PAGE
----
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Landfilling a Long Term Commitment; What's the Alternative?

What do you throw away? Do you think about it? Do you care?

Most cities and towns in Iowa put their waste in landfills. According to the Iowa Department of Natural Resources, there are currently 42 landfills operating in the state, and there are 50 others that have been closed because they are full.

In 2013, 2.6 million tons of trash was buried in Iowa landfills. 184,000 tons of that trash came from other states, and Iowa sent 76,000 tons of trash elsewhere.

Mike Smith works for the DNR as an environmental engineer and used to be a landfill consultant. He says burying trash is a long-term commitment. “Once we bury that trash, we are responsible for taking care of it,” Smith explains. “We’ve come a long way in regulating and preventing pollution from landfills, but there are landfills in the state that don’t have liners.” That means that leachate, a waste product generated when water seeps through landfilled refuse, could be leaking into Iowa’s groundwater.

During this River to River interview, Ben Kieffer talks with Smith about what happens to our landfills after we close them and how much trash Iowans generate each year.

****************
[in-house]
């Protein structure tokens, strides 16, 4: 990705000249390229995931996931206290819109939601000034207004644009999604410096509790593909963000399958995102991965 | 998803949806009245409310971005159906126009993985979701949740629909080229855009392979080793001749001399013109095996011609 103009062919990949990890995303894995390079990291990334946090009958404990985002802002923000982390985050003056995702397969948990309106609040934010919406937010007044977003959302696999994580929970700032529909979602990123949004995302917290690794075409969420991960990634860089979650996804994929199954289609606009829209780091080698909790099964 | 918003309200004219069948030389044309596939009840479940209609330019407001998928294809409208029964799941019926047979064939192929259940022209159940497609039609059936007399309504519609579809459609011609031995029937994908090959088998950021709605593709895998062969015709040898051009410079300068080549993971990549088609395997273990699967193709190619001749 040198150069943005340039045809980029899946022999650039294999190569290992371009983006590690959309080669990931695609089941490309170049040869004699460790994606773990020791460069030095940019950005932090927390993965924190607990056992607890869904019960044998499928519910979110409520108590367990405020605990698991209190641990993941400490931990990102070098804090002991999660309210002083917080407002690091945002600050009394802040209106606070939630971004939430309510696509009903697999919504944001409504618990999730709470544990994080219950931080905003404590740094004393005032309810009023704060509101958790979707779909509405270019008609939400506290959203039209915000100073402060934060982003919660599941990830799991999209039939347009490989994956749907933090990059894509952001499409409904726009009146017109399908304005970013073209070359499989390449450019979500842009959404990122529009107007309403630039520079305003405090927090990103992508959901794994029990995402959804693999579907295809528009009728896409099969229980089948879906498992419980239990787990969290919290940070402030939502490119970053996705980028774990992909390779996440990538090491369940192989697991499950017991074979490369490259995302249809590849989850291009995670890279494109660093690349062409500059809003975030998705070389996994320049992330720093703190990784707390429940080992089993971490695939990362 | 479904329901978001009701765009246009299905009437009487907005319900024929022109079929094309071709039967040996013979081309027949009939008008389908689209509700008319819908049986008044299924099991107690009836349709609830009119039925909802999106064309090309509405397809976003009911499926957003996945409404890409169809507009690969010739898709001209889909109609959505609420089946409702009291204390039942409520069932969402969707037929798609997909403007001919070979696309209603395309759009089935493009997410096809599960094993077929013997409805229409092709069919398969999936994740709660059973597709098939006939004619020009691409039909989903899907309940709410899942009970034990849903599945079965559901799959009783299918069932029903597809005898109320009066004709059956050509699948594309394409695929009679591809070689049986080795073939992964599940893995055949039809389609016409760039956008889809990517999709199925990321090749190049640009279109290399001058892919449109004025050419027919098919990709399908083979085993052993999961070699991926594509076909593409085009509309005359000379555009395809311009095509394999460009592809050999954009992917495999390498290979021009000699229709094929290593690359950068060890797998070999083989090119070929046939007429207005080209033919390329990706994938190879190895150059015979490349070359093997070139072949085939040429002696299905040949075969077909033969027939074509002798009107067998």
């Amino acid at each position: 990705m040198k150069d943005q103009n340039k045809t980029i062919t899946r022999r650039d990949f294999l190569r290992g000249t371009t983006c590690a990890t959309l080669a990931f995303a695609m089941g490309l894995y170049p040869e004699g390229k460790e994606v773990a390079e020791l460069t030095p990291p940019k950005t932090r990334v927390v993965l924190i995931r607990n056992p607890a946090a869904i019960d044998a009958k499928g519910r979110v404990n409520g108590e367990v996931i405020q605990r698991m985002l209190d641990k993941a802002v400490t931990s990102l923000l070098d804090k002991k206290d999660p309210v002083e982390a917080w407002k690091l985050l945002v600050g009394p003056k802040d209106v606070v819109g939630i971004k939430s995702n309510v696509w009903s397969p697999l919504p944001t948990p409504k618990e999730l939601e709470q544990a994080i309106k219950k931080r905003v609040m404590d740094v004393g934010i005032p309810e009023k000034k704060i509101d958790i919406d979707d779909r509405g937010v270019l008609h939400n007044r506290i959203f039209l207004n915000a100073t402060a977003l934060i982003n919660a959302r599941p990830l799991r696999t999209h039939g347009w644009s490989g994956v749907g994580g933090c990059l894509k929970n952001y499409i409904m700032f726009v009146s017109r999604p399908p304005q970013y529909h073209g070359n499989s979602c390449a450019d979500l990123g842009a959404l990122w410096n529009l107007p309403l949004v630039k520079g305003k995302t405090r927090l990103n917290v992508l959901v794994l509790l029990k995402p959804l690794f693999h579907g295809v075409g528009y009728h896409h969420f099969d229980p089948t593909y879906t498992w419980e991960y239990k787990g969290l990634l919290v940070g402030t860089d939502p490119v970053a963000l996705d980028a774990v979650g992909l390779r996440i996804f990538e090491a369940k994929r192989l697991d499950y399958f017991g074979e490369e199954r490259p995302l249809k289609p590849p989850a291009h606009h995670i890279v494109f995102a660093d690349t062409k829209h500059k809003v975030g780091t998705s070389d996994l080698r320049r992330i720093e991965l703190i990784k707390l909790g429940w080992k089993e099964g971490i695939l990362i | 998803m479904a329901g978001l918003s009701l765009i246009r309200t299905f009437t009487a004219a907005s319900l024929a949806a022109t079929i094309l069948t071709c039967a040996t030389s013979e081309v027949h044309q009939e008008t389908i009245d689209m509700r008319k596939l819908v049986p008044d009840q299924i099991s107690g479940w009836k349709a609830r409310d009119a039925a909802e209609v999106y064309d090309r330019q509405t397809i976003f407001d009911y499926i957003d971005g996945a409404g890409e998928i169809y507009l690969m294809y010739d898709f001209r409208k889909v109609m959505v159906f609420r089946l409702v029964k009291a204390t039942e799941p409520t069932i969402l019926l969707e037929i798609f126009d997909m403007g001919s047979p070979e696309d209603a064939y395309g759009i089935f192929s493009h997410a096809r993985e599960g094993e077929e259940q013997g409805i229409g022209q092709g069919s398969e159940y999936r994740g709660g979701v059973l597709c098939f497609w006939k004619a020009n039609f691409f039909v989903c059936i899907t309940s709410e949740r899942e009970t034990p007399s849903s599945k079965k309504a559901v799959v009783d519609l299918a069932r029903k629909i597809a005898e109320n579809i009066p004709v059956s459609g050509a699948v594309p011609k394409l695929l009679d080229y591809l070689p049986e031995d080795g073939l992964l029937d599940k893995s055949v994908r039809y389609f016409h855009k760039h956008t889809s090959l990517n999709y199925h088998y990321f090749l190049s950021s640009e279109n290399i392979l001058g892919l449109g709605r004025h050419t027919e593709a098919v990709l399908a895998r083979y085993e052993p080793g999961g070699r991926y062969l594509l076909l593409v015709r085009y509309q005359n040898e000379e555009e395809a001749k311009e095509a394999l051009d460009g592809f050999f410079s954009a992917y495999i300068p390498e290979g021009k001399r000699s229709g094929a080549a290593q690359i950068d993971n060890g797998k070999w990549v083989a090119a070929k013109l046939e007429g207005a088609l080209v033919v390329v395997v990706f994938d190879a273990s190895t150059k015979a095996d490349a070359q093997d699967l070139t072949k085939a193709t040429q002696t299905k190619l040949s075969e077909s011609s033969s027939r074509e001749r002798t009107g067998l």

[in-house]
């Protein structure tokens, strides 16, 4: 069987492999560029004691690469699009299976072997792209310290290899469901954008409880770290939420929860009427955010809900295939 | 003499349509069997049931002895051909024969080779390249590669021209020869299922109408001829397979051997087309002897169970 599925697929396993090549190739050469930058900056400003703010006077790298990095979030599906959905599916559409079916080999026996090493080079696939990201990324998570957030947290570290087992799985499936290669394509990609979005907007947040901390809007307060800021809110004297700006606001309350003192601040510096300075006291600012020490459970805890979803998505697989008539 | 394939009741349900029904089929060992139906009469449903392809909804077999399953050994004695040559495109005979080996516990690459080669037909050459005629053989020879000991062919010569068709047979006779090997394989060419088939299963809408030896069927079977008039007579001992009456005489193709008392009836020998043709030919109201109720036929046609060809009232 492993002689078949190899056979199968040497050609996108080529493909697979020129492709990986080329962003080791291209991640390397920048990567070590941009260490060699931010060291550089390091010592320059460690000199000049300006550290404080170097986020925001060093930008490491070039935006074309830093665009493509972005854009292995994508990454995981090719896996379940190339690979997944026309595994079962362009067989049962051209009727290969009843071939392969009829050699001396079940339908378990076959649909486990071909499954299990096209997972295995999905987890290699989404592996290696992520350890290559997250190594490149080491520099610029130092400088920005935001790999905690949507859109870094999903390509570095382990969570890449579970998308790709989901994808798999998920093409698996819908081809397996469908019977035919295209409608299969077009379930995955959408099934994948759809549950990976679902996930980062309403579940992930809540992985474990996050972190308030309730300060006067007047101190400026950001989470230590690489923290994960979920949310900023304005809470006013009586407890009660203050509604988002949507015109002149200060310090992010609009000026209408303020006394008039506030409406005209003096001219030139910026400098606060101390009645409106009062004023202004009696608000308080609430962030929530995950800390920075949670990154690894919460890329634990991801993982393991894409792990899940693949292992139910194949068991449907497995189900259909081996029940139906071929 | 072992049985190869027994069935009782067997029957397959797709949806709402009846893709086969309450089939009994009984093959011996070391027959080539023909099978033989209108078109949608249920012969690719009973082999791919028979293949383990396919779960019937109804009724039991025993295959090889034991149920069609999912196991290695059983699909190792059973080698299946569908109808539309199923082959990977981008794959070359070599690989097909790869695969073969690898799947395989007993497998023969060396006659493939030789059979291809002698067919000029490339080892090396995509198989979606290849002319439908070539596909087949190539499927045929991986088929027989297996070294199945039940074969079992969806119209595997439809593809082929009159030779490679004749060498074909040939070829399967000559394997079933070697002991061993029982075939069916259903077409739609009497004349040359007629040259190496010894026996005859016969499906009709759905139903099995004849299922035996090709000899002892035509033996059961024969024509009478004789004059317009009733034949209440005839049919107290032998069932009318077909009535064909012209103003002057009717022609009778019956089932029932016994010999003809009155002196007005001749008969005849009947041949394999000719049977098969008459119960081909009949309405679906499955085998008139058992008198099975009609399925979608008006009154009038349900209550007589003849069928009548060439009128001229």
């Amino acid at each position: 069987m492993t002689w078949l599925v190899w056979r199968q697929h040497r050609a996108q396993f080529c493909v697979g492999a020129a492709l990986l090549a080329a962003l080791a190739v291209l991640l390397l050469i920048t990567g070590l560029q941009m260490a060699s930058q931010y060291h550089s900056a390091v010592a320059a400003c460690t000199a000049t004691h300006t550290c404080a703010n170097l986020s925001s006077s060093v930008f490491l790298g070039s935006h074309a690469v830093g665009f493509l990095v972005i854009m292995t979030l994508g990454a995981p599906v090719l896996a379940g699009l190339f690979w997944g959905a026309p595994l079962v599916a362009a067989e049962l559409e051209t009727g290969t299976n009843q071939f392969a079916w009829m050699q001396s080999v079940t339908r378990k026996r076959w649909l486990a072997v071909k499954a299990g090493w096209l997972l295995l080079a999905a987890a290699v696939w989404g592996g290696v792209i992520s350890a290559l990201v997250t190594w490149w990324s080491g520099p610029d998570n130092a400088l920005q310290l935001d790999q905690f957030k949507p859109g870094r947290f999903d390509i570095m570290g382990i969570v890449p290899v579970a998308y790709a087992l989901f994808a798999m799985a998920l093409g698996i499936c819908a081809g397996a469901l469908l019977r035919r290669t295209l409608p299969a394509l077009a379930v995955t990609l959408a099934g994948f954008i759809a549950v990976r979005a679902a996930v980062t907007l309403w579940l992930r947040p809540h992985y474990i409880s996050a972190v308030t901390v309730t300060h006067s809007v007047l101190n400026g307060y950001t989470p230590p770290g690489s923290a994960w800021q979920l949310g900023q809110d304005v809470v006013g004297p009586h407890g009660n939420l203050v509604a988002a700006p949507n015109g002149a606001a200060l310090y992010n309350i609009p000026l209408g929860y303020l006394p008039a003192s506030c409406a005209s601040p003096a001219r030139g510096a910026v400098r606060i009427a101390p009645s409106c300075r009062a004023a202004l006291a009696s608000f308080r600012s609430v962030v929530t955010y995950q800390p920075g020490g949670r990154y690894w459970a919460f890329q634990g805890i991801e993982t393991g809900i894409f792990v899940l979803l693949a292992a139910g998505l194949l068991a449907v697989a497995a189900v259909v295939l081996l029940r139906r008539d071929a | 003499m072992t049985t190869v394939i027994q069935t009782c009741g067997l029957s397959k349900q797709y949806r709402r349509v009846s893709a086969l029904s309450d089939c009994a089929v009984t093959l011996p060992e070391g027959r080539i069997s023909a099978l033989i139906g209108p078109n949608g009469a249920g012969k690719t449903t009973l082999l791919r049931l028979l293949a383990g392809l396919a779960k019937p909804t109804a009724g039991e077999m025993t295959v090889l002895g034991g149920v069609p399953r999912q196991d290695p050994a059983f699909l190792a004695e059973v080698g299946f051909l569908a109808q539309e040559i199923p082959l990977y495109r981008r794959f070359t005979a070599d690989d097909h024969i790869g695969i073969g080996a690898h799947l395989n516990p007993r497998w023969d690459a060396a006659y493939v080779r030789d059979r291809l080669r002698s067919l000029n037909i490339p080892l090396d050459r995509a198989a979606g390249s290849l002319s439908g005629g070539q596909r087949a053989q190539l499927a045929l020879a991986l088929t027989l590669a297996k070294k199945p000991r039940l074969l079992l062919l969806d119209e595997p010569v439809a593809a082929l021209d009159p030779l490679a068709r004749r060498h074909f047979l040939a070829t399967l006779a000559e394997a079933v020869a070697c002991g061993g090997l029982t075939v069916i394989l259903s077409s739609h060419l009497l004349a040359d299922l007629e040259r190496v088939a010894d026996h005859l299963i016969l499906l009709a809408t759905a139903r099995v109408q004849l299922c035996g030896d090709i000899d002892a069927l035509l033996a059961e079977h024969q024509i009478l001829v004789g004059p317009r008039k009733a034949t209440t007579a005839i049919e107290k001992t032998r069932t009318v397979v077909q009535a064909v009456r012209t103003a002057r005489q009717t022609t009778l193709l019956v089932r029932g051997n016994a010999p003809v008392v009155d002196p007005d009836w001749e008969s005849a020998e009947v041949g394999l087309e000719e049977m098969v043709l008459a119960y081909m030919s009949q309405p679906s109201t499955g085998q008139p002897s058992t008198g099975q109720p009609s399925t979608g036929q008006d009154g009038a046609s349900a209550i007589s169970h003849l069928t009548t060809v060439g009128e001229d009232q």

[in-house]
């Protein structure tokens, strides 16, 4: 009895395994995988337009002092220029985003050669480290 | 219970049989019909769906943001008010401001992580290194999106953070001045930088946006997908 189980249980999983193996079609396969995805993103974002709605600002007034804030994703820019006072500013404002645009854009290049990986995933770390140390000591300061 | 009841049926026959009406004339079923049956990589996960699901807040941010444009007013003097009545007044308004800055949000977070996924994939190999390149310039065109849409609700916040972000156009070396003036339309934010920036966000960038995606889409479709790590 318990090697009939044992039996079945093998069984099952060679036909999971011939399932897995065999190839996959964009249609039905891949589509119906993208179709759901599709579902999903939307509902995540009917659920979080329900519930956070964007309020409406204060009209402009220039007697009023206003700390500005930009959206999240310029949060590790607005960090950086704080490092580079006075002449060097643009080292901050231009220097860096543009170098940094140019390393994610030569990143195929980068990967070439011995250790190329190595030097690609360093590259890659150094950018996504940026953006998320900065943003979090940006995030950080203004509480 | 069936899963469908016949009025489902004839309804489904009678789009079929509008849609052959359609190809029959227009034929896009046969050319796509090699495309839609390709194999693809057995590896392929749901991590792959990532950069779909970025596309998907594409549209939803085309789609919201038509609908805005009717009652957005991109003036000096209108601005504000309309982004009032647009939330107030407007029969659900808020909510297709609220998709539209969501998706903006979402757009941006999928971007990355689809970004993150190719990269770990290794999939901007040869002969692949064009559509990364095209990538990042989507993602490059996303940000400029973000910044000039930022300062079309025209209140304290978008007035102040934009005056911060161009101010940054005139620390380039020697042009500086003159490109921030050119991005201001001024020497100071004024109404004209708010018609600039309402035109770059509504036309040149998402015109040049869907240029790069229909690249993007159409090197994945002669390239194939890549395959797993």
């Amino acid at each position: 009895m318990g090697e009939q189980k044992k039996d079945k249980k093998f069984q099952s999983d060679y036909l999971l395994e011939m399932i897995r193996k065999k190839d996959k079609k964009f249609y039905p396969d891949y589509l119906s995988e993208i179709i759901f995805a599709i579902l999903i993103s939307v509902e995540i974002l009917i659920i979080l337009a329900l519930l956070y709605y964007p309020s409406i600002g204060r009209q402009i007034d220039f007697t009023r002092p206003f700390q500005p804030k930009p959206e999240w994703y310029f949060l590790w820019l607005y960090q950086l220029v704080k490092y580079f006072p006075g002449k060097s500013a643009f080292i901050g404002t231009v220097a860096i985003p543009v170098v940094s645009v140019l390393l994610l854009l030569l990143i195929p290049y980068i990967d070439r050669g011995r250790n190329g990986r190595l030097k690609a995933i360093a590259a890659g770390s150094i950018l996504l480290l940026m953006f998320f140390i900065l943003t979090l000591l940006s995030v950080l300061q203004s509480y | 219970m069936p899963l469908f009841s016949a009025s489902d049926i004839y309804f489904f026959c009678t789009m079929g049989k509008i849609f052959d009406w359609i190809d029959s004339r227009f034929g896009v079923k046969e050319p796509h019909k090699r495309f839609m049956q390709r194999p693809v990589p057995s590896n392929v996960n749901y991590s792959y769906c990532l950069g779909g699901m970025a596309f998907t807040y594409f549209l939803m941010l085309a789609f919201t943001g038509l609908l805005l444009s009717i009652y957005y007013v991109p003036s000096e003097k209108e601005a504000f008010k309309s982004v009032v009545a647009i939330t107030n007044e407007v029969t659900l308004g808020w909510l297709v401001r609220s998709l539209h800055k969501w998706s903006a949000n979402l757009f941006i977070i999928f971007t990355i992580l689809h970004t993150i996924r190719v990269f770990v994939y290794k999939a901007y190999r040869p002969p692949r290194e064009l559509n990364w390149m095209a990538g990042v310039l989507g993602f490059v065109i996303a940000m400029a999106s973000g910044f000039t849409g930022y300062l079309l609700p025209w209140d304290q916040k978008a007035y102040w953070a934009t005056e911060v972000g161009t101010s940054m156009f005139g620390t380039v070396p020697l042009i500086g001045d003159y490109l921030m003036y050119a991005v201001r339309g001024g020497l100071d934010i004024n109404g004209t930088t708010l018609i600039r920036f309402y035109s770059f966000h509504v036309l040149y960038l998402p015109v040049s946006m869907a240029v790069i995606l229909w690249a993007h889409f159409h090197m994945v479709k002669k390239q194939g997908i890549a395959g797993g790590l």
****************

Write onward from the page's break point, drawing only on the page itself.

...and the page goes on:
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Credit Lindsey Moon / Iowa Public Radio
Tim Burns of Hills, Iowa, has been collecting trash for Iowa City for more than 20 years.

Ames is currently one of the only communities in that state that takes an alternative to landfilling. For 40 years now, the city has been burning its trash to generate electricity. A waste-to-energy facility plans to open in January of 2015 in Marion, Iowa, which will be the first of its kind in the country. During the second half of this program, Kieffer talks with Gary Freel of the Resource Recovery Plant in Ames and Craig Stuart-Paul, CEO of Fiberight. 

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Ben Kieffer talks with Mike Smith of the Iowa DNR about Iowa's landfills. Then, a conversation about waste-to-energy technology in Iowa.

Lindsey Moon is IPR's Senior Digital Producer
Ben Kieffer is the host of IPR's River to River